- AFRICA, home of the Abyssinian Ground Hornbill and the Cheetah
- AFRICAN RIFT, home of the zebra and the Ring Tailed Lemur
- ASIA & AUSTRALIA, home of Otters, Bactrain Camels, Gibbons and Rainbow Lorikeet
- DISCOVERY CENTER, home of Tonkin Leaf Monkey and Serval
- KLEY, home of the Hippopotamus, Egyptian Fruit Bat and Burmese Python
- NORTH AMERICA, home of North American Timber Wolf and the Prairie Dog
- TROPIC AMERICA, home of Llama and Black Swans
In addition to the animals pictured there are also lions, tigers, giraffes, a rhinoceros, bobcats, bald eagles, a reptile house and many other animals.
The zoo offers train rides through the zoo, concession areas, paddle boats, bumper boats, and first aid. Some of the animals can be fed by visitors. The zoo is open 365 days a year from 9am-4pm CST. This is a great way to spend time with the whole family and enjoy a beautiful day outside watching and learning about animals from all over the world.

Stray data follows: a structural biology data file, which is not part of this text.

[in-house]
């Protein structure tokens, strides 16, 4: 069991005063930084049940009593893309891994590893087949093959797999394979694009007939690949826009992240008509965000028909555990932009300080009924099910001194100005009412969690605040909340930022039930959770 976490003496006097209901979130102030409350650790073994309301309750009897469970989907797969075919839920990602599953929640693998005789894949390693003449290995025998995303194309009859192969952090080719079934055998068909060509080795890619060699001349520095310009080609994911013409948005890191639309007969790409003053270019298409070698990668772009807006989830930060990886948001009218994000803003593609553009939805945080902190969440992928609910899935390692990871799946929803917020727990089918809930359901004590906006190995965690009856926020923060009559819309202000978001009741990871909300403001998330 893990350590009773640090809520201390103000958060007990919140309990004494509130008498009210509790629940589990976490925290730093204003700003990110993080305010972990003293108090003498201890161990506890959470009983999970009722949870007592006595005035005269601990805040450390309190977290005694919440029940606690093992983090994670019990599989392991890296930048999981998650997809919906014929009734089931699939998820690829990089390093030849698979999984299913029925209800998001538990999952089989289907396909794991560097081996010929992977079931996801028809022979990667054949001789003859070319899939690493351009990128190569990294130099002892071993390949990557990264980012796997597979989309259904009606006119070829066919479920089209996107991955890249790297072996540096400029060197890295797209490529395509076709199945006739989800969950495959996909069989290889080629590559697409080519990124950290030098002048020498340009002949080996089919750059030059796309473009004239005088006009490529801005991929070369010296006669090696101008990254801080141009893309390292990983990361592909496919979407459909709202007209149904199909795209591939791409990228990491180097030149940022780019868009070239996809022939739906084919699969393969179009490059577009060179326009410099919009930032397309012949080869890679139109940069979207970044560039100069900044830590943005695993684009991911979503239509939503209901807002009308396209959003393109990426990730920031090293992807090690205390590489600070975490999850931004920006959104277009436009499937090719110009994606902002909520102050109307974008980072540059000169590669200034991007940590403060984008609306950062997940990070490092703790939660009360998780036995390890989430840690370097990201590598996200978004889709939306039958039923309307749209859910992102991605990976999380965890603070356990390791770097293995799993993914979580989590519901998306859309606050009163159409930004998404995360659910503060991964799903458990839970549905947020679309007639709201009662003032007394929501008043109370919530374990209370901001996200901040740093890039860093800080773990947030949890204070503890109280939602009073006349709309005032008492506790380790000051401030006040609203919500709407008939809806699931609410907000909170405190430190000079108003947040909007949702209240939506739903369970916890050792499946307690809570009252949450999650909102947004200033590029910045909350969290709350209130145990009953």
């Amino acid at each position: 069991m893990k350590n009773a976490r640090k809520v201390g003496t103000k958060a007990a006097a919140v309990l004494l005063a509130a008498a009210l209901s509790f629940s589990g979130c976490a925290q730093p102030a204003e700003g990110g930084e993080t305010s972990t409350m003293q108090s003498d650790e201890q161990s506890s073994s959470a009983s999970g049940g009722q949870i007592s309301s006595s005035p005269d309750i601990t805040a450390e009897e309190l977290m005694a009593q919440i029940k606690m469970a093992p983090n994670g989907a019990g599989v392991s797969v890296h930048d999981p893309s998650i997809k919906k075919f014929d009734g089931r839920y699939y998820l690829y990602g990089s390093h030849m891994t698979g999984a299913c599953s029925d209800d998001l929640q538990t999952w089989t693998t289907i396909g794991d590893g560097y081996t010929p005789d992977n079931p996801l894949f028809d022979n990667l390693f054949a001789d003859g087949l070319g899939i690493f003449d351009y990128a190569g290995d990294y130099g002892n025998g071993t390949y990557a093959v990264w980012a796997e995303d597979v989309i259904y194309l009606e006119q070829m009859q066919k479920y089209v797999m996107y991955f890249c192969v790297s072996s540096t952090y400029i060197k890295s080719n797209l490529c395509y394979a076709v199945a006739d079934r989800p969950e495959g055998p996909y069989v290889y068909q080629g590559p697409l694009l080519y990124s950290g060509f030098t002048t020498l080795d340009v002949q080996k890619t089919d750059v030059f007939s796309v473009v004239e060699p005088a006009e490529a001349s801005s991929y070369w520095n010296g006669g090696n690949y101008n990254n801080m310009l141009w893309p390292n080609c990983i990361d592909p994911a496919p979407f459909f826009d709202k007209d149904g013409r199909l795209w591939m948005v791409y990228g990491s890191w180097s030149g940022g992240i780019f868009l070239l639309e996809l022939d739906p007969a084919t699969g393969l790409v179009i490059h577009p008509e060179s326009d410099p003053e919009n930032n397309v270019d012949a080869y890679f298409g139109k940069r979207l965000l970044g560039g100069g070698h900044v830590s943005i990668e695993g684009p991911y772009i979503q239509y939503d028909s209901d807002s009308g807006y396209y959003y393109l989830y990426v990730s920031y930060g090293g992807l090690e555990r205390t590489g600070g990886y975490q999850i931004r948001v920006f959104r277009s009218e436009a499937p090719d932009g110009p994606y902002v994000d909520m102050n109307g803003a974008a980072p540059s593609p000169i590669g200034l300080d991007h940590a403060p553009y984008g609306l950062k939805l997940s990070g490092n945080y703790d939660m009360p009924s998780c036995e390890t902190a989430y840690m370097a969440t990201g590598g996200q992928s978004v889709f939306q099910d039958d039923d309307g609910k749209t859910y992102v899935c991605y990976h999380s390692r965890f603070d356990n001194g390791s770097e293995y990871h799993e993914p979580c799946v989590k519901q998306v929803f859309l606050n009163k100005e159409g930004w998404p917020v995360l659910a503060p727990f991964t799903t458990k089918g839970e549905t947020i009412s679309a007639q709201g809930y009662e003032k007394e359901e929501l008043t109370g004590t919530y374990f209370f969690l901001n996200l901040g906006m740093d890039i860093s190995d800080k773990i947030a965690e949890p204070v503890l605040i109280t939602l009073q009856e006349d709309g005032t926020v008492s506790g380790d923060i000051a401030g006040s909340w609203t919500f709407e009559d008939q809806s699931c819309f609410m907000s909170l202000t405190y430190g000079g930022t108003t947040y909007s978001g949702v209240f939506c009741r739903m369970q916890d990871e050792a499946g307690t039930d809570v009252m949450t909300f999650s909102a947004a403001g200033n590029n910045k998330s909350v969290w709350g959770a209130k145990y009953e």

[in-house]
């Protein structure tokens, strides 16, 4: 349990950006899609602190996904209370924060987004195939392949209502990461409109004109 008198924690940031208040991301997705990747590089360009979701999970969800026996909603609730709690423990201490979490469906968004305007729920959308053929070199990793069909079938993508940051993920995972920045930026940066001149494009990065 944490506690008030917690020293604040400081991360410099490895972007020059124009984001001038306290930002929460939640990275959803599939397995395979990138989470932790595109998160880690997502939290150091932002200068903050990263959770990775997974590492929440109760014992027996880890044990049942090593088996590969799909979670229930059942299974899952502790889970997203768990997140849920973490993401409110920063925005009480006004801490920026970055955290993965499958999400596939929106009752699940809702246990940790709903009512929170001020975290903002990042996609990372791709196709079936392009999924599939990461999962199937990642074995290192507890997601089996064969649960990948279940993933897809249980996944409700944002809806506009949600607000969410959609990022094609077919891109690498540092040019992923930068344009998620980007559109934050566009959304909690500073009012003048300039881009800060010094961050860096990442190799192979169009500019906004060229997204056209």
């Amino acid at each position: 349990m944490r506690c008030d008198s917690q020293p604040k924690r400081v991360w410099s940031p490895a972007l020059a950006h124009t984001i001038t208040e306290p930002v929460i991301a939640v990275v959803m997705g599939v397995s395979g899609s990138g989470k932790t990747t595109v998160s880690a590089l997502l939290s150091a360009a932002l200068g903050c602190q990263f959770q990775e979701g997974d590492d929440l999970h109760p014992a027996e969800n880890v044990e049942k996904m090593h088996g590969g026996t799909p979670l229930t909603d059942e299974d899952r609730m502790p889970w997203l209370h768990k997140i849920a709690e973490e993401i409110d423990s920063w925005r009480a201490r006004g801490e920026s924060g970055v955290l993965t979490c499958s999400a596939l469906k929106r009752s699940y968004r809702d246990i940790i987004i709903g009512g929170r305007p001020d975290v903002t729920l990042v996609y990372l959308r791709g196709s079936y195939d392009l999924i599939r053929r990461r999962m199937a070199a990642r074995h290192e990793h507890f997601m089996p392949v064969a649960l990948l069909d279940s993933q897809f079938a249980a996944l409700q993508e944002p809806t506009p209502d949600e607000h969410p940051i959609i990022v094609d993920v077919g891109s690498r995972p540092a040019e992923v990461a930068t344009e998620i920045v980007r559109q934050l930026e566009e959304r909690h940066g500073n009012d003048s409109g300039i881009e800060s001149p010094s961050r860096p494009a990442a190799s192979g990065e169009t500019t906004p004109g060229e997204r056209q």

Burdette Park offers 170 acres of outdoor fun for the whole family. The park is open from 7am until midnight, 365 days a year. There are cabins and chalets to rent or campgrounds for RV's and other campers.
Some activities are seasonal like the aquatic center with slides. a diving well, spray park and bumper boats. The miniature golf course is seasonal also. There is also a fishing lake and trails for hiking. Batting cages and tennis courts are available and the BMX track is world-renowned. Burdette Park also offers playgrounds.
They have larger shelters and event buildings available to rent for reunions, company picnics and other larger gatherings. Burdette Park is a great location for the whole family to spend the day together enjoying the weather and the many outdoor activities Burdette Park has to offer.